close file. They travel so close together that they resemble a
large worm or snake many feet long.
The dehydrated larvae of an African species of Chironomidae,
Polypedilum vanderplanki, can withstand exposure to
liquid helium (at a temperature of -270° Centigrade) for up to
five minutes with a 100% survival rate.
Larvae of some Chironomidae can live in mud and water with low
levels of oxygen. They have red blood, similar to mammals,
which is better for carrying oxygen through their bodies.
The chironomid midge, Charoborus edulis, has swarms of
millions of individuals near lakes in Africa. Natives in these
areas collect the midges and press the bodies together forming
a type of bread called Kunga cake that is eaten.
Black fly larvae live under rocks and other objects in fast
flowing streams. The larva spins a safety line of silk and
attaches it to their home in the water. If they get washed
away by the water's current, they can climb up their silken
rope to get back to their home.
The larva of a soldier fly, Potamida ephippium (family
Stratiomyidae), is a scavenger in the ant nests of Formica
fuliginosa. The larva lives up to four years in these nests,
which is a very long life time for a Diptera larva.
The phorid fly, Conicera tibialis , can live for more
than a year and have several generations inside coffins.
These flies feed on the dead bodies and are called coffin
In Greek mythology, there was a woman named Musca who was a
beautiful and talented singer. She was, unfortunately, the
rival of the goddess Diana for the love of a fellow named
Endymion. Diana did not want a rival, so she turned Musca
into a fly. The genus of the house fly, Musca, was
named after the woman who was turned into the fly.
The Good and The Bad
The presence of a single buzzing fly can be a nuisance to many
people, and swarms of flies can be a plague, especially if they
are biting flies. Many flies are serious pests of crops, farm
animals, and humans. Flies cause more illnesses to and deaths
of humans than any other group of insects. Fruit flies, such
as the medfly, are major pests of fruits and vegetables. The
Hessian fly, which feeds on wheat, and the seed corn maggot
cause great losses of grain crops.
The "love-bug" in southern United States, which is a fly named
Plecia nearctica (family Bibionidae), is a pest of the
automobile. These flies live as larvae in decaying vegetation,
and adults emerge in large numbers to mate. The mating flies
damage the paint and clog the radiators of cars, causing them
to overheat. At the same time, the cars’ windshields become
so splattered with the flies that driving can become hazardous.
Mosquitoes transmit pathogens that cause malaria, yellow fever,
dengue fever, encephalitis, and other diseases. In addition to
human diseases, dog heartworm is transmitted by mosquitoes.
Malaria, which is transmitted by species in the genus
Anopheles, is the worst of these diseases. The World
Health Organization estimates that more than 500 million people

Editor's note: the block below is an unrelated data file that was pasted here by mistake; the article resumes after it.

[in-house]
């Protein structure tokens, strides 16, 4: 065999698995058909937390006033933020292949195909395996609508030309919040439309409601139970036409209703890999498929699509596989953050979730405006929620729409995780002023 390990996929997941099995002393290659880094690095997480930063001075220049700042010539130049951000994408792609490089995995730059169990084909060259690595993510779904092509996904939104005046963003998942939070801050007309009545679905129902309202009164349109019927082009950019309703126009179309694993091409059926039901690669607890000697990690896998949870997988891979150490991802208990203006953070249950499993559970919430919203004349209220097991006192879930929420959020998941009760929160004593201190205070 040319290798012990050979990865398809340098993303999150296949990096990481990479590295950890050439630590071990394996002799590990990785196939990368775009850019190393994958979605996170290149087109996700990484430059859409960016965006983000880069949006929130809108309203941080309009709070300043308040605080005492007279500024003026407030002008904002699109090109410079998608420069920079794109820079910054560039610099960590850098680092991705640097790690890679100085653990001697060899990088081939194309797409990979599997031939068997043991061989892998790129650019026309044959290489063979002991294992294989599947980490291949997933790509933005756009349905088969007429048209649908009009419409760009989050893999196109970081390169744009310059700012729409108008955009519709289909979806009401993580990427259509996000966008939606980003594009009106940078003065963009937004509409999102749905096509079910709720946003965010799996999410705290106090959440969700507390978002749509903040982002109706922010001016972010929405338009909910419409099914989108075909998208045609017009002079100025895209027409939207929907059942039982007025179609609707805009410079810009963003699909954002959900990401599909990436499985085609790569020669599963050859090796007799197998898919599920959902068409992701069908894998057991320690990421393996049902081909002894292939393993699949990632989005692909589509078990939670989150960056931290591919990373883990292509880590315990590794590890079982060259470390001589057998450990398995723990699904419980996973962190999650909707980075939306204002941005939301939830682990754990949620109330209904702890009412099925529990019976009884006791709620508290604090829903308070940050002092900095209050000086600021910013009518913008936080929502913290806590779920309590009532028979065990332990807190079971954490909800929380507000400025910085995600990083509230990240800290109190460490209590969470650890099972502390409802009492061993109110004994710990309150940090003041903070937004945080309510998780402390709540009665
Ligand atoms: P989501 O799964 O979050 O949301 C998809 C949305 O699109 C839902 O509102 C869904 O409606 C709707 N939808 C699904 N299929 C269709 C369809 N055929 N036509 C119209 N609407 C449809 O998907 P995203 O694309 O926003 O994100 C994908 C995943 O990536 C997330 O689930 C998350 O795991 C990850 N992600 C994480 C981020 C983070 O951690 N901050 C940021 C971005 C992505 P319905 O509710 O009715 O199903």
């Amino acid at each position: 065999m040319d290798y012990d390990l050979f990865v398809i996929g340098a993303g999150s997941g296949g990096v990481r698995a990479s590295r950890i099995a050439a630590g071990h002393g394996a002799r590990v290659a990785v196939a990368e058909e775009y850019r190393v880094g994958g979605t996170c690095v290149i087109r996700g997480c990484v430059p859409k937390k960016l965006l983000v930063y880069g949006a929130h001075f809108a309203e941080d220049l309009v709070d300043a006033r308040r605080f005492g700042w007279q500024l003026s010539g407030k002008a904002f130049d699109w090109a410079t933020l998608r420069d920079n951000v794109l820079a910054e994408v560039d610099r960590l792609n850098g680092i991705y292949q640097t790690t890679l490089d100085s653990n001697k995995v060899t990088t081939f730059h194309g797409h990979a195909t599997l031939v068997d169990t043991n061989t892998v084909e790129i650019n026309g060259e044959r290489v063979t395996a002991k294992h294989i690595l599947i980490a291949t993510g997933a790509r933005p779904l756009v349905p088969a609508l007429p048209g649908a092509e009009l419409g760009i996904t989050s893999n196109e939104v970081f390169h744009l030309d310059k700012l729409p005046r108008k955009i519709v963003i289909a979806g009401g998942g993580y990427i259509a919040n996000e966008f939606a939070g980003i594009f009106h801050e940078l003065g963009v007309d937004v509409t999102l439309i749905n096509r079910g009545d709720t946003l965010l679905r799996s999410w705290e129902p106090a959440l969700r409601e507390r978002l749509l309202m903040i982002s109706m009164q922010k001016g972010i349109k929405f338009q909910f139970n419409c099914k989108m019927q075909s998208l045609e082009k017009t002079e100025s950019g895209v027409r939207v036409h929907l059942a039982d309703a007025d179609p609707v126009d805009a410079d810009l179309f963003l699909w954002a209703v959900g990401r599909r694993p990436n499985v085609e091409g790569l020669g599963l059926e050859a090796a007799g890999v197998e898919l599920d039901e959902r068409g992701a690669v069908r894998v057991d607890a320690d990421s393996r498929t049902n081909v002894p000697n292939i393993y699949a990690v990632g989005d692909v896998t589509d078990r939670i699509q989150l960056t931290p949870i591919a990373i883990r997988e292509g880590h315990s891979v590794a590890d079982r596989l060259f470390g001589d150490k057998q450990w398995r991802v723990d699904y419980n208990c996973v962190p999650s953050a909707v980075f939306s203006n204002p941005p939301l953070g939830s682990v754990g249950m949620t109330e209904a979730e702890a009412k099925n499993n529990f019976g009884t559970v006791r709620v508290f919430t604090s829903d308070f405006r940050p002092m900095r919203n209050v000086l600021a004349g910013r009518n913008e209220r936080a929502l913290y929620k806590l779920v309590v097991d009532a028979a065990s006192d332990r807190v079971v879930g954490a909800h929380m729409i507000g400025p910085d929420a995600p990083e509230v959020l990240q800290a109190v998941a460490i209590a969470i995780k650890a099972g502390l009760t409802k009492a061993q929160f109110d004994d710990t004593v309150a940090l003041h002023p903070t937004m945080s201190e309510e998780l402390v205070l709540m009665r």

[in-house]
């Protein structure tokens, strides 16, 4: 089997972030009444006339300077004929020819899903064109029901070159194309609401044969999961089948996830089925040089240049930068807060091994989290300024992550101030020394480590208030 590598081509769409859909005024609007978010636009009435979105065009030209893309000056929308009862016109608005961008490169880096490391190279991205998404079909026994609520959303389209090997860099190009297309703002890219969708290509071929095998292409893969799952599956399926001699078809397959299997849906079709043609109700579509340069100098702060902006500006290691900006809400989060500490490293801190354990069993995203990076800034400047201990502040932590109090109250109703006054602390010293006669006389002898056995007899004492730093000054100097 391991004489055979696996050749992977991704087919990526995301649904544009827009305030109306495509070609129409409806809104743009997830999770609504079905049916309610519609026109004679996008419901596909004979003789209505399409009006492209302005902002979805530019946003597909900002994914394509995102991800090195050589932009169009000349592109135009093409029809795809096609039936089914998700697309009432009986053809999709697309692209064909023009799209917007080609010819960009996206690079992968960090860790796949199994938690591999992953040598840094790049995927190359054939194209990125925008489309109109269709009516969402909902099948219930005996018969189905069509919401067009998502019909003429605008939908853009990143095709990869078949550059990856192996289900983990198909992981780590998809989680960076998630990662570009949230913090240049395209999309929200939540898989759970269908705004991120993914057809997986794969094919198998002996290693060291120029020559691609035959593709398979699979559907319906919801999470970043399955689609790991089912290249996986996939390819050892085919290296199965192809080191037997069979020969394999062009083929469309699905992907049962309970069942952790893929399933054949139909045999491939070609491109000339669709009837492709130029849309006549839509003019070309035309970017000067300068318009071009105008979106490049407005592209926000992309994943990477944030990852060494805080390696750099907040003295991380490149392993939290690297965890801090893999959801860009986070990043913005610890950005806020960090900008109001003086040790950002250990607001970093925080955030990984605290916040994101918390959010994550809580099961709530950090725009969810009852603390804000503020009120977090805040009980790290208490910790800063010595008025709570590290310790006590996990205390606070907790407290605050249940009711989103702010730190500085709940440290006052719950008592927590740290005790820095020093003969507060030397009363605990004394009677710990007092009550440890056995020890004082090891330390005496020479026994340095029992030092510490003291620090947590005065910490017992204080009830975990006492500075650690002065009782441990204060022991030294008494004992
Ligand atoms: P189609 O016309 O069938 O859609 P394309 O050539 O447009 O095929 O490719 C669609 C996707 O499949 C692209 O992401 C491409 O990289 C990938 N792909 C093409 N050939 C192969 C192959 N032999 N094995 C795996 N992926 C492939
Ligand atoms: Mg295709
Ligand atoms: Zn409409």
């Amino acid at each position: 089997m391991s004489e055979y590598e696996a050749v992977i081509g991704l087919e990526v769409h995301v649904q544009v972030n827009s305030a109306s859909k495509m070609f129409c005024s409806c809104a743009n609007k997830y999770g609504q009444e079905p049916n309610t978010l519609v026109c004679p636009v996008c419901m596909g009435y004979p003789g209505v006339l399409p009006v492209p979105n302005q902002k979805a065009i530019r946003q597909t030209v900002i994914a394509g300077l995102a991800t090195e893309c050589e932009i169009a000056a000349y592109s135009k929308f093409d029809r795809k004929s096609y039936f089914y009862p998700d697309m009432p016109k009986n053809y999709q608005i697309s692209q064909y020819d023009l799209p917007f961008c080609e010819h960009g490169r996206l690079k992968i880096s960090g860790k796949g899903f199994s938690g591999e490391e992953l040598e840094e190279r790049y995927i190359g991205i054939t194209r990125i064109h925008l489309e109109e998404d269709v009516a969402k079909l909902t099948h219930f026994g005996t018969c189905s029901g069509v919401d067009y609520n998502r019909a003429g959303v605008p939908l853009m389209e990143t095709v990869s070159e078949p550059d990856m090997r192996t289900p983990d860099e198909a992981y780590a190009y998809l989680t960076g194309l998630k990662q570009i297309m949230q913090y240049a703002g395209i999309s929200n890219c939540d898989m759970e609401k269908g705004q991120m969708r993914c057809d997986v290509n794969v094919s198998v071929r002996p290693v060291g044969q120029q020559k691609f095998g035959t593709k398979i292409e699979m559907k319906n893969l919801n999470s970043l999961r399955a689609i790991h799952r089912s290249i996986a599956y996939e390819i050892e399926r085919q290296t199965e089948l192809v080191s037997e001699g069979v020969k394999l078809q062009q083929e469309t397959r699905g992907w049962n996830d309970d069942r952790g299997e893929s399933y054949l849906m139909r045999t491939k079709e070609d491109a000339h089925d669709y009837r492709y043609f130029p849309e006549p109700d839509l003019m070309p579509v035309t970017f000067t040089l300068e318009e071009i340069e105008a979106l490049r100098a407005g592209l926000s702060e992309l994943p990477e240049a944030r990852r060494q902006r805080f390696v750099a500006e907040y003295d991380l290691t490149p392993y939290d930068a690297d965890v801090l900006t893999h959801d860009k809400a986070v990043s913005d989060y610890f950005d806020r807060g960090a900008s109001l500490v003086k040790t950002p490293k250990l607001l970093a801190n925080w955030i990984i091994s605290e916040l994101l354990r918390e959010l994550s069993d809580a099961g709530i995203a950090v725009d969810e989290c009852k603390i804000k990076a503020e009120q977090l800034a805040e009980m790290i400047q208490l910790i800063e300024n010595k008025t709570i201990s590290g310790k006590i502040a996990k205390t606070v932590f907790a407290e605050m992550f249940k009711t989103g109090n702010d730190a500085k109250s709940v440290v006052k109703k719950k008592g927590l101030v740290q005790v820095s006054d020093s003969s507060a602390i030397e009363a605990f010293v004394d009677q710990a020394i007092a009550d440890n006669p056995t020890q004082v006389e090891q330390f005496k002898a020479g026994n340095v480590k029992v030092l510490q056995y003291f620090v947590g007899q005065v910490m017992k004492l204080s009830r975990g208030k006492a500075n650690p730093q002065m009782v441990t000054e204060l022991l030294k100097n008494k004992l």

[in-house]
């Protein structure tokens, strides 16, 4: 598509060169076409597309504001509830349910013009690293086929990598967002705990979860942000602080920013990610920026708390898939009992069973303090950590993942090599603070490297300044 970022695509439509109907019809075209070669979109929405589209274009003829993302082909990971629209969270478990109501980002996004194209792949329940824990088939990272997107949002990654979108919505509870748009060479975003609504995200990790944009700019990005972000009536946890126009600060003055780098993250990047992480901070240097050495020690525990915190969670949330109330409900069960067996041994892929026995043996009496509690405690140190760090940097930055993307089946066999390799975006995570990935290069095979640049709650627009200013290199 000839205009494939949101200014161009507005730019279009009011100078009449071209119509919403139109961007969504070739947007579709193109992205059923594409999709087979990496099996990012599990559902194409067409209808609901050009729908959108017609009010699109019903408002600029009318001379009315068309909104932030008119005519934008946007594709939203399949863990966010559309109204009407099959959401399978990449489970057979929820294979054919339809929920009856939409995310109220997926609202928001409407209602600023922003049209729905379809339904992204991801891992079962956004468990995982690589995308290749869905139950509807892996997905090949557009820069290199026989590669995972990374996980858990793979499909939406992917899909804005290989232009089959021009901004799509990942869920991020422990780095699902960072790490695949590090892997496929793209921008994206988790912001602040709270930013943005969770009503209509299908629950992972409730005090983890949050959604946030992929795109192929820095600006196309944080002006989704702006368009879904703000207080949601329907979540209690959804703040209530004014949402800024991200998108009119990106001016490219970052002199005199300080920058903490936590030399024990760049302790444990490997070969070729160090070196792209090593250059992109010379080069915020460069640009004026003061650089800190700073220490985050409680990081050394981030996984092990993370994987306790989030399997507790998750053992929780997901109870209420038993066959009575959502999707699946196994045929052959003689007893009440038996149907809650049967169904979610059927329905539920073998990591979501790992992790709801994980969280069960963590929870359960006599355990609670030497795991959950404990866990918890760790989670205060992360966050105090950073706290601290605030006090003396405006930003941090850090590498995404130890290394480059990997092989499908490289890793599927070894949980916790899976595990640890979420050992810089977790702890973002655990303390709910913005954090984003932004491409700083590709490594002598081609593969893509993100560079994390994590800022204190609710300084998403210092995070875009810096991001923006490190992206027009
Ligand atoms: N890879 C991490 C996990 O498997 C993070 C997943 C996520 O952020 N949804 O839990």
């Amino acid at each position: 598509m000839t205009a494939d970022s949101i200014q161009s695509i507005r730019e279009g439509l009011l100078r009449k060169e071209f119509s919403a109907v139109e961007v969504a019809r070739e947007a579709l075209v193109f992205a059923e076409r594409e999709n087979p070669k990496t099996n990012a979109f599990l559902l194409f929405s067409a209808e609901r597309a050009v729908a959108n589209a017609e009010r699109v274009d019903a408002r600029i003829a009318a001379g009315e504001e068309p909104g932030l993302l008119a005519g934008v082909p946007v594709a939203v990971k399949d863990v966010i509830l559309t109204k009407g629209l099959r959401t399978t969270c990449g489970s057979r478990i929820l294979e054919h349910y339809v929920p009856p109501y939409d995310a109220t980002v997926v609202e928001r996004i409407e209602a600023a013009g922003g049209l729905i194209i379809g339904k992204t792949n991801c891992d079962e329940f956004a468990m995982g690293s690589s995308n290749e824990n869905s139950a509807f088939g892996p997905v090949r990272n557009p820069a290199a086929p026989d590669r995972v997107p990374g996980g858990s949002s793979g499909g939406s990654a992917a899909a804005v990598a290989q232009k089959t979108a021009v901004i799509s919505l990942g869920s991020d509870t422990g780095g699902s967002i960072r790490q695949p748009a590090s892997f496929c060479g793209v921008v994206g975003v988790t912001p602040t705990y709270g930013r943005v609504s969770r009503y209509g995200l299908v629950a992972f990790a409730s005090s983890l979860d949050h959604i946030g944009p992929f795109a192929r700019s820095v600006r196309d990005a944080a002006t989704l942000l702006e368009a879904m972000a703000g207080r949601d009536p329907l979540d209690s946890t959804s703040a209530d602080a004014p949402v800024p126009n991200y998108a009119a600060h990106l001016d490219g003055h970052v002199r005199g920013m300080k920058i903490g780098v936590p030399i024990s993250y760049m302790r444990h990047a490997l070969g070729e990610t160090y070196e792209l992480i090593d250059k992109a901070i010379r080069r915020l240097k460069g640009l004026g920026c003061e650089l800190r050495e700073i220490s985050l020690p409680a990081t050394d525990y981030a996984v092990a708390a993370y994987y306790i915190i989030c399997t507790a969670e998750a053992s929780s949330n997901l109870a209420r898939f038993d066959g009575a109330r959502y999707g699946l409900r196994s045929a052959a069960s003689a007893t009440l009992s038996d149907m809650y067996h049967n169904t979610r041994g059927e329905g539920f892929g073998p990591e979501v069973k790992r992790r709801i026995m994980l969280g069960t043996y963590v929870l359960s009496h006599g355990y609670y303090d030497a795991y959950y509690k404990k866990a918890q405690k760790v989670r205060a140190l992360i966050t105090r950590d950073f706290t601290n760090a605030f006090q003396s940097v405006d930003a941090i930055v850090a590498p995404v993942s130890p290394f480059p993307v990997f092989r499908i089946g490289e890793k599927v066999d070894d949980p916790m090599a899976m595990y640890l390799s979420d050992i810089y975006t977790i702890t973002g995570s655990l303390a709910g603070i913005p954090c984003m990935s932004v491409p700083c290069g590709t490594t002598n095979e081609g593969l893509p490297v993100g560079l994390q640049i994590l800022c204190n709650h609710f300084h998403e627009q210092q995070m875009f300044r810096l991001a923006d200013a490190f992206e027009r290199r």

are infected with malaria each year. Of these, more than 2
million people die each year, primarily children living in
Many disease pathogens are transmitted by flies in areas of
the world outside the United States. The tsetse fly of Africa
transmits a pathogen causing African sleeping sickness. Black
flies (family Simuliidae) and sand flies (family Psychodidae)
also are involved in the transmission of serious diseases of
House flies are major transmitters of pathogens that cause
dysentery, typhoid fever, and other diseases. Researchers have
estimated an average house fly in a residential area carries
1,941,000 bacteria, mostly on their mouthparts and the pads of
their feet. A single fly on a person's food can leave more
bacteria than hundreds (if not thousands) of cockroaches.
On the good side, many flies are quite beneficial. Parasitic
and predatory flies aid in the population control of many pest
insects. Many flies also play an important role in recycling
dead plant and animal matter. Flies are the second most
important group of flower pollinators after bees and wasps.
Much of our knowledge about genetics is based on research that
has been done with small fruit flies (family Drosophilidae).
Flies provide food for many animals, and midge larvae are a
major part of the diets of many fish.
Selected Families of North American Diptera
Tipulidae (crane flies)
Bibionidae (march flies)
Mycetophilidae (fungus gnats)
Cecidomyiidae (gall midges)
Psychodidae (moth flies and sand flies)
Simuliidae (black flies)
Ceratopogonidae (biting midges, punkies, no-see-ums)
Tabanidae (horse and deer flies)
Stratiomyidae (soldier flies)
Mydidae (mydas flies)
Asilidae (robber flies)
Bombyliidae (bee flies)
Empididae (dance flies)
Dolichopodidae (long-legged flies)
Phoridae (humpbacked flies)
Syrphidae (flower flies)
Tephritidae (fruit flies)
Agromyzidae (leaf miner flies)
Sciomyzidae (marsh flies)
Drosophilidae (pomace flies, vinegar flies, small fruit flies)
Ephydridae (shore flies)
Chloropidae (grass flies)
Anthomyiidae (anthomyiid flies, root maggots)
Muscidae (muscid flies, house flies, face flies, stable flies, tsetse flies)
Calliphoridae (Blow flies)
Sarcophagidae (flesh flies)
Oestridae (warble and bot flies)
Tachinidae (tachinid flies)
Hippoboscidae (louse flies)
Streblidae (bat flies)
A complete list of Diptera families and additional photographs
are available at the USDA Systematic Entomology Laboratory
Web site on Diptera Flies! Flies!
Arnett, Ross H. Jr. American Insects, A Handbook of the
Insects of America North of Mexico. New York: Van
Nostrand Reinhold Co., 1985.
Borror, Donald J. and White, Richard E. A Field Guide to
the Insects of America North of Mexico. Boston: Houghton
Mifflin Co., 1970.
Borror, D.J., Triplehorn, C.A., and Johnson, N. F.. An
Introduction to the Study of Insects. Saunders College
Dethier, Vincent G. To Know a Fly. Oakland, California:
Holden-Day, Inc., 1962.
Oldroyd, Harold. Natural History of Flies. World
Naturalists Series. Norton Publishing, 1964.
For an extensive list of Diptera Web sites, go to the Links Component of the module.
Dr. Ross E. Hutchins (Deceased)
Mississippi Entomological Museum
A crane fly
Mosquito larvae getting air with siphons
Goldenrod gall fly
Maggot of house fly
Pupa of mosquito in water
Tachinid parasite emerging from puparium
A nectar feeding male mosquito
Gall of Cecidomyiidae on maple
Predaceous robber fly
The house fly, Musca domestica